The modularity in accommodating control signals inherently provided by the invention may lead to a situation in which a concentrator section provides for a number of control signals different from that provided for by a deconcentrator section.
If the concentrator section provides for more control signals than the deconcentrator section, the deconcentrator section will lose some of those signals through overflow in a shift register in unit 504. Similarly, if the concentrator section provides for fewer control signals than the deconcentrator section, then the extra control signal lines which the deconcentrator section provides (but which are unused) may be set to any desired level (although it may be preferable to set them to the deasserted state).
Although the EIA standards mentioned above are usually implemented so that certain missing control signals do not preclude transmitting information, it may in some applications be useful or convenient to be able to determine from one end of a paired communications system what the configuration of the remote end of the system actually is.
To this end, the user at location A supplies a four-bit MODEL NO. A signal over lines 212A to multiplexer unit 4A. Unit 4A transmits the value of MODEL NO. A to location B, where it appears on lines 1234B. Under circumstances described below, a gating circuit 1236B forwards this signal to the user at location B by way of chip terminals of chip 1005B. The user at location B can similarly signal the location B configuration to the user at location A.
As was mentioned above, gating circuit 1236B forwards its received signals only under certain circumstances. Those circumstances are that the user at location A has not asserted on line 210A a CONTROL ESCAPE A signal, which appears on line 1232B after transmission to location B and controls the state of gating circuit 1236B. The user at location B can similarly control the use of the MODEL NO. B, H.E.C. B, and RESET H.E.C. B signals that originate at location B.
The CONTROL ESCAPE signals are provided to increase protocol flexibility in the illustrated embodiment. It may become desirable in the future to transmit other control information in addition to that contained in the signals already provided. If that happens, the additional information can alternate with the hard-error count in the slot that is occupied in the basic design by the hard-error count exclusively. By asserting CONTROL ESCAPE in a given frame, the link hardware at one end can alert the hardware at the other end that the hard-error-count slot in the current frame contains the additional information, not the hard-error count.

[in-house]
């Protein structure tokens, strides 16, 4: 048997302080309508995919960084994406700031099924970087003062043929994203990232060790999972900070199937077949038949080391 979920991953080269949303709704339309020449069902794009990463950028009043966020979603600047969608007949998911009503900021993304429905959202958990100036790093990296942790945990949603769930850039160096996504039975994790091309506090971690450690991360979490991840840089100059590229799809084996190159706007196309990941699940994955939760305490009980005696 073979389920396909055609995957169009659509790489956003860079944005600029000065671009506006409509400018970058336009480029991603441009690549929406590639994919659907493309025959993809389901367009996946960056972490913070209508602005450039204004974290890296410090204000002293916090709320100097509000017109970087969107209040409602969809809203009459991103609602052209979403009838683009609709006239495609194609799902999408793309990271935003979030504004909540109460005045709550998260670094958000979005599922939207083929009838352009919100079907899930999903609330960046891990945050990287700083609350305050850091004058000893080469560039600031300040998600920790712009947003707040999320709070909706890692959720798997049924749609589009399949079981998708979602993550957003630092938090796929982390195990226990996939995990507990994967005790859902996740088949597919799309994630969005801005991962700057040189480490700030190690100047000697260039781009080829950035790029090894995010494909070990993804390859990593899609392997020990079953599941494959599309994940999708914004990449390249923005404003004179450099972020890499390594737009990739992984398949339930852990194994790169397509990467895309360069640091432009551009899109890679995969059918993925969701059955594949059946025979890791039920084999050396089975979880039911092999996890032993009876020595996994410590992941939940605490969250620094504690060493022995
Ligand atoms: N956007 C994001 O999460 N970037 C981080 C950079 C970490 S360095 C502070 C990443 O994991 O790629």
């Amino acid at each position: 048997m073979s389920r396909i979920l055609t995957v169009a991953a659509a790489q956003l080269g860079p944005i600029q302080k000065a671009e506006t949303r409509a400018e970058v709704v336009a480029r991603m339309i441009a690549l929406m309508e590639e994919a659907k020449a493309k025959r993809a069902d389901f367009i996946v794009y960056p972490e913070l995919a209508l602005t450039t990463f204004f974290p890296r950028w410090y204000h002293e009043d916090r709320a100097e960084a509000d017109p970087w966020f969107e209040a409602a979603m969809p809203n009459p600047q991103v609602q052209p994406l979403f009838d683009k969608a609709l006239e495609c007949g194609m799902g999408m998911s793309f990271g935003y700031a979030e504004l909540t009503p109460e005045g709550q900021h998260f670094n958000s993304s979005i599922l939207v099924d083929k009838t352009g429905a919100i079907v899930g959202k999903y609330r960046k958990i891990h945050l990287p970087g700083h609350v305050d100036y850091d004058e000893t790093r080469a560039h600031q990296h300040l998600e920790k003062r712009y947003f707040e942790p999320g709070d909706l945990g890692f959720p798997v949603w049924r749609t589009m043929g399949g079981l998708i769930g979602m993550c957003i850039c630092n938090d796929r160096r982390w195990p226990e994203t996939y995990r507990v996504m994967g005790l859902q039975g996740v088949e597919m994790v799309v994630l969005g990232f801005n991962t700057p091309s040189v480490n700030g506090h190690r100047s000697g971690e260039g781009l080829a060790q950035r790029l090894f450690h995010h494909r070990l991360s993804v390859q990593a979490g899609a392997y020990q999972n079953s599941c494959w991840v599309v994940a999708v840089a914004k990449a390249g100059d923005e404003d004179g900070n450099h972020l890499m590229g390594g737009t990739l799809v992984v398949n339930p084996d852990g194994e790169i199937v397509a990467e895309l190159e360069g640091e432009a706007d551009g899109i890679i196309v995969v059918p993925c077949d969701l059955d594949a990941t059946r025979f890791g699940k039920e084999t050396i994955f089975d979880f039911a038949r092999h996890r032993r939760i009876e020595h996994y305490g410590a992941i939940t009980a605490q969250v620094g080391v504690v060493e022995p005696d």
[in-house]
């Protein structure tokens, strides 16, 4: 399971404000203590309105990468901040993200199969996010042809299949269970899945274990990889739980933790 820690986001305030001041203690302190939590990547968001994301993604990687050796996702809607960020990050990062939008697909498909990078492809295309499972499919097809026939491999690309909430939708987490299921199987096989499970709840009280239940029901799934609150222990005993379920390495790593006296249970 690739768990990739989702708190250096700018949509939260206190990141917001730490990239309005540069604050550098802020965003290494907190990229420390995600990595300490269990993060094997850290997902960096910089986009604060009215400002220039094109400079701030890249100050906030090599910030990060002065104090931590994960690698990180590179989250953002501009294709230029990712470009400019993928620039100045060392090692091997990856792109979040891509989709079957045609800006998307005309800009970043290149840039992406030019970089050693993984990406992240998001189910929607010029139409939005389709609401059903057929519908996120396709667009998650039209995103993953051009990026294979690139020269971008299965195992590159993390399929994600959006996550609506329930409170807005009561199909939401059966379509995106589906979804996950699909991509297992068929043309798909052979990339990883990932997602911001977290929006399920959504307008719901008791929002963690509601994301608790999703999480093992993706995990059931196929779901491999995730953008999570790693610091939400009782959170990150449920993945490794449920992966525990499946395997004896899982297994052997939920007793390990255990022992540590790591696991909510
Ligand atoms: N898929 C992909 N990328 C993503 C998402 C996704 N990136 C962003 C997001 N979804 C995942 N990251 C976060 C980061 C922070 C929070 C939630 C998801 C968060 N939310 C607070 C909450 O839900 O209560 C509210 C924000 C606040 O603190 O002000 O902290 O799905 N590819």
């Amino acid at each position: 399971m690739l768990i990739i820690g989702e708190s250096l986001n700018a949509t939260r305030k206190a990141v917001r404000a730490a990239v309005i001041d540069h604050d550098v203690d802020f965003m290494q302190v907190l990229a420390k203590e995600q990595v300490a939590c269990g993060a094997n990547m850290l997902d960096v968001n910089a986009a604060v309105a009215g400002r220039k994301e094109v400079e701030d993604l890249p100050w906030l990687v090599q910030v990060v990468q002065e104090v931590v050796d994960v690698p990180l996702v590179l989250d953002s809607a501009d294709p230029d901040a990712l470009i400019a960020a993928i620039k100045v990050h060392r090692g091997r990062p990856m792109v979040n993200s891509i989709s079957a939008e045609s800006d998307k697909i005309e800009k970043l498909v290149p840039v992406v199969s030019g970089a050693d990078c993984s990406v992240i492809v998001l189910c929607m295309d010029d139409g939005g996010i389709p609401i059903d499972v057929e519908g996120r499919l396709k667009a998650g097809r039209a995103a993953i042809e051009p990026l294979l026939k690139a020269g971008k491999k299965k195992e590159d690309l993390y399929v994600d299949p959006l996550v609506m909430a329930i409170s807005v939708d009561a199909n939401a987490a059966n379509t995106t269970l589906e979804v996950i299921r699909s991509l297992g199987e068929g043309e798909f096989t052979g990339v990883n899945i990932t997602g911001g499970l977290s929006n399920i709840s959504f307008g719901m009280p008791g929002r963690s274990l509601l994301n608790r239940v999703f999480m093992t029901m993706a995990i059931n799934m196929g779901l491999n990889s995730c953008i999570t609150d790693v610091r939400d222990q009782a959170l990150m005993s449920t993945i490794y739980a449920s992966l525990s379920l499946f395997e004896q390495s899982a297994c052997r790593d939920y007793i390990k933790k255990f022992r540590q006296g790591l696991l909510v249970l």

One way of assessing the reliability of a communications link is to test the link under worse than normal conditions. A user at one location (location A, for example) may test the outbound link from location A to location B by using means not shown to reduce the output power of the electrical-to-optical converter 8A and then monitoring the IN SYNC B signal to determine whether demultiplexing unit 1B continues to receive valid frames. If the IN SYNC B signal remains high even after the output power of electrical-to-optical converter 8A is reduced, it is likely that the optical link from location A to location B will perform reliably when the electrical-to-optical converter 8A is operating at normal power.
A user at location A may also test the optical link from location B to location A. To do this, he sets the output power of the electrical-to-optical converter 8A to normal so that commands sent from location A will be reliably received at location B. Then the user at location A asserts a LOW POWER A command over line 216A. As a result, the transmitter at location A includes in its transmitter signal a mode-request message that represents a request for a low-power mode. The receiver at location B monitors the transmitter signal for this message and places its contents in a mode signal on line 554B. An asynchronous signal release circuit 1036B forwards the mode signal to electrical-to-optical converter 8B, which, in response, switches to a low-power mode, in which its optical output power is reduced. If the demultiplexer 16A continues to receive valid frames--that is, if the IN SYNC A signal continues to be asserted--then the link test is successful, and there is a high likelihood that the link from location B to location A will perform reliably when electrical-to-optical converter 8B is operating at full power. A user at location B can perform similar tests.
The foregoing description has been limited to a specific embodiment. It will be apparent, however, that variations and modifications may be made to the illustrated embodiment, with the attainment of some or all of the advantages of the invention. Therefore, it is the object of the appended claims to cover all such variations and modifications as come within the true spirit and scope of the invention.
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|U.S. Classification||370/434, 370/503, 714/704|
|International Classification||H04J3/14, H04L29/06|
|Cooperative Classification||H04L29/06, H04J3/14|
|European Classification||H04J3/14, H04L29/06|